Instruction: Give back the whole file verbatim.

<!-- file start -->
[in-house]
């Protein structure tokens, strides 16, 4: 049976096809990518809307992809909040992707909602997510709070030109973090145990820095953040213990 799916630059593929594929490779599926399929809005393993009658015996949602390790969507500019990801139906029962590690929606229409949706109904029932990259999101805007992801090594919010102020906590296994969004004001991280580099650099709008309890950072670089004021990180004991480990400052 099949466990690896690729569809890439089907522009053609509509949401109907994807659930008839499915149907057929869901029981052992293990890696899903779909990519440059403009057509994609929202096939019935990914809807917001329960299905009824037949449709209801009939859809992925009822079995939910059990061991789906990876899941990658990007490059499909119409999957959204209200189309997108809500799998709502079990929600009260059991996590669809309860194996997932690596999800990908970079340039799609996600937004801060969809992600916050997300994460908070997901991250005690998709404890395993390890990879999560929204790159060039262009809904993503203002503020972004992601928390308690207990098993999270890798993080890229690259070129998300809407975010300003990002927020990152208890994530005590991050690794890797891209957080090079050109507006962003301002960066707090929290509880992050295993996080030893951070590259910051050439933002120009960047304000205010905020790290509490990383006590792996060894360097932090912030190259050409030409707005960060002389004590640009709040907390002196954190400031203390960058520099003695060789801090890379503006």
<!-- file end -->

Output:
[in-house]
């Protein structure tokens, strides 16, 4: 049976096809990518809307992809909040992707909602997510709070030109973090145990820095953040213990 799916630059593929594929490779599926399929809005393993009658015996949602390790969507500019990801139906029962590690929606229409949706109904029932990259999101805007992801090594919010102020906590296994969004004001991280580099650099709008309890950072670089004021990180004991480990400052 099949466990690896690729569809890439089907522009053609509509949401109907994807659930008839499915149907057929869901029981052992293990890696899903779909990519440059403009057509994609929202096939019935990914809807917001329960299905009824037949449709209801009939859809992925009822079995939910059990061991789906990876899941990658990007490059499909119409999957959204209200189309997108809500799998709502079990929600009260059991996590669809309860194996997932690596999800990908970079340039799609996600937004801060969809992600916050997300994460908070997901991250005690998709404890395993390890990879999560929204790159060039262009809904993503203002503020972004992601928390308690207990098993999270890798993080890229690259070129998300809407975010300003990002927020990152208890994530005590991050690794890797891209957080090079050109507006962003301002960066707090929290509880992050295993996080030893951070590259910051050439933002120009960047304000205010905020790290509490990383006590792996060894360097932090912030190259050409030409707005960060002389004590640009709040907390002196954190400031203390960058520099003695060789801090890379503006």